judge me_hijab


Dear Premier Couillard,

I write to you as the elected leader of my home province. Earlier this year, I stood in the front row of Maurice Richard arena and watched you deliver one of the most eloquent, articulate and seemingly heartfelt speeches I have heard in a long time. You stood shoulder to shoulder with members of the Montreal Muslim community, Prime Minister Trudeau and Mayor Coderre and you spoke about our community that was hurting. Our community as Quebeckers. Our community as Canadians. 

Listening to your address while standing a mere couple of dozen feet away from three of the caskets of my brothers in faith who had been murdered while peacefully praying in their mosque gave me goosebumps. It gave me hope and it reminded me once again why I am so fiercely proud to be a Quebec born Canadian Muslim woman. My hands and nose were thawing from having stood in line outside in the frigid cold for two hours just for a chance to pay my respects to the victims of the largest act of terrorism on Canadian soil.

quebec shooting, quebec city shooting, images of casket of quebec city shooting victims
Photo: Fariha Naqvi-Mohamed

The outpouring of love and support for our community was beautiful. It came from every corner. Members of various churches and temples reached out to Mosques. We held interfaith events, I even shared Pancake Dinner at the local United church. I was proud of this side of my home province that was blossoming after a horrific incident that left many children fatherless.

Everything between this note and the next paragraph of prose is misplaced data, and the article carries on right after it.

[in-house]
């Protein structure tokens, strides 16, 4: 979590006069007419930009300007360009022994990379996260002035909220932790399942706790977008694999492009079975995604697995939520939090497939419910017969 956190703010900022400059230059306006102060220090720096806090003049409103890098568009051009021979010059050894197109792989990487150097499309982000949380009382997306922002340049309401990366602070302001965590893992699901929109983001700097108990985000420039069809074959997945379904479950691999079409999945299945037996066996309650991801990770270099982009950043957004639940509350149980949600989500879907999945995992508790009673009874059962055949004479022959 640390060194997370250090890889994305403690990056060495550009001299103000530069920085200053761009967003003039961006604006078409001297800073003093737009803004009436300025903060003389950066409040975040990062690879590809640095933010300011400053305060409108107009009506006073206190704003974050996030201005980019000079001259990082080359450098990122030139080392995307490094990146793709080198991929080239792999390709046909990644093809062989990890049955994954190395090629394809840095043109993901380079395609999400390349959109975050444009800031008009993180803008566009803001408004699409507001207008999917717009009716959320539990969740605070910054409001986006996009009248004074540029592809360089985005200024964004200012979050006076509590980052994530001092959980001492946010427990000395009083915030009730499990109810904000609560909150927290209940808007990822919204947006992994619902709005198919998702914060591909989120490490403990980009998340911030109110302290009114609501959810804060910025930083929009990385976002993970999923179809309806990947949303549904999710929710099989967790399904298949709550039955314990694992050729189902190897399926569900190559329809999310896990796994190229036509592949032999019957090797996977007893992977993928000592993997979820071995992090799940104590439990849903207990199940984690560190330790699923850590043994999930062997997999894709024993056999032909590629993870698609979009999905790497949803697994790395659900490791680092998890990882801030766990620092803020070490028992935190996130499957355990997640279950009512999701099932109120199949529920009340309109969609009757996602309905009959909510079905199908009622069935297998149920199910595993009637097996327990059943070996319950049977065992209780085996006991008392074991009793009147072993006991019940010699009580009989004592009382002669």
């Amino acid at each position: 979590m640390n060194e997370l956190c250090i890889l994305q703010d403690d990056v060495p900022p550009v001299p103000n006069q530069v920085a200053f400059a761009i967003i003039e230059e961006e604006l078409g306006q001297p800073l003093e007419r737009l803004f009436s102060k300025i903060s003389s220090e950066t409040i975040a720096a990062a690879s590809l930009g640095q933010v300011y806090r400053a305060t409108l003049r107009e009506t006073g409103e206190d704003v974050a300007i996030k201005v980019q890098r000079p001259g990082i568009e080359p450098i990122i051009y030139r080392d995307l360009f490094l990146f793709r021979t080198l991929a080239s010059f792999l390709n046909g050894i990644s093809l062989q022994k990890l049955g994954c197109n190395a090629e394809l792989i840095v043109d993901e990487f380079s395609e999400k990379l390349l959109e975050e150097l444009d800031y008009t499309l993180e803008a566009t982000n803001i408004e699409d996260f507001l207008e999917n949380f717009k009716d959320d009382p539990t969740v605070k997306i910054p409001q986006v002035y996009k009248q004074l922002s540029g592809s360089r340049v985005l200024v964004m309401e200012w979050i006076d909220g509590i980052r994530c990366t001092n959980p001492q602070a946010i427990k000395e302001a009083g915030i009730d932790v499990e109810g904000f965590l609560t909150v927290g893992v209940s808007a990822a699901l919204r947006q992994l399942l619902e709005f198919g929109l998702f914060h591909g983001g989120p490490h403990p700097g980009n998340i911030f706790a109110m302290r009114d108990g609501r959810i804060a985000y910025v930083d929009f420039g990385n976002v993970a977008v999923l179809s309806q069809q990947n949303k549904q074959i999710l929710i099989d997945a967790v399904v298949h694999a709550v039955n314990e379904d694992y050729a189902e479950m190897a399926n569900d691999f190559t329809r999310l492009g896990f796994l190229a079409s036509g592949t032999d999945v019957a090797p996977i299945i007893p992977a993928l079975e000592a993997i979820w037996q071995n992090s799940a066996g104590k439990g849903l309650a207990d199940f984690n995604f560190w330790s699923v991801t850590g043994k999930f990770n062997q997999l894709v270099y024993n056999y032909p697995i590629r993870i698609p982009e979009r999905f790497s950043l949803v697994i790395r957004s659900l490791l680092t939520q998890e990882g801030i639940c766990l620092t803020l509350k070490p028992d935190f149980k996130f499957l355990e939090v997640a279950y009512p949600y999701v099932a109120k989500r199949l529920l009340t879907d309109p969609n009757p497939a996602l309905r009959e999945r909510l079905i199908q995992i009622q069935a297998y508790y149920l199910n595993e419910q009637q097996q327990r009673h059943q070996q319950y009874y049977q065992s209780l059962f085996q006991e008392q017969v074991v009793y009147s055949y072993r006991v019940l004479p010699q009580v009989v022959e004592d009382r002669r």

Pardon my disgust then to learn that in that same calendar year, Bill 62 was passed. In the very same province. Let’s back things up a little bit here. When the proposed charter of values was making rounds in the media and former Quebec premier Pauline Marois was spewing divisive comments separating our society into les nôtres versus les autres, the Liberal Party of Quebec were the heroes of the day, stepping into power when it seemed at the time that our beloved province’s leadership had gone down the drain.


Stunned. Angry. Sad. Frustrated. Confused. Those are only some of the emotions ripping through my body as I join thousands of Quebeckers reeling from the passing of Bill 62. I’m at somewhat of a loss for words. You see I don’t cover my face but I have been privileged to know many incredible, kind and intelligent women who do. I know that they are hard working, law abiding citizens who want for their families what everyone else wants; a good education, lower taxes and safe neighbourhoods. Being born and raised in Quebec afforded me the wonderful opportunity to have met so many people of so many faiths and traditions. I always felt that was a blessing, it enriched my life and allowed me to befriend some incredible people of every different colour, ideology and background. 

If the concern for not allowing niqab wearing women to ride the bus or to benefit from public services is one of public security, it’s vitally important to consider the exact number of women in niqab that have been implicated in crimes, robberies, hold-ups or any other sort of criminal activity. The answer to that is zero.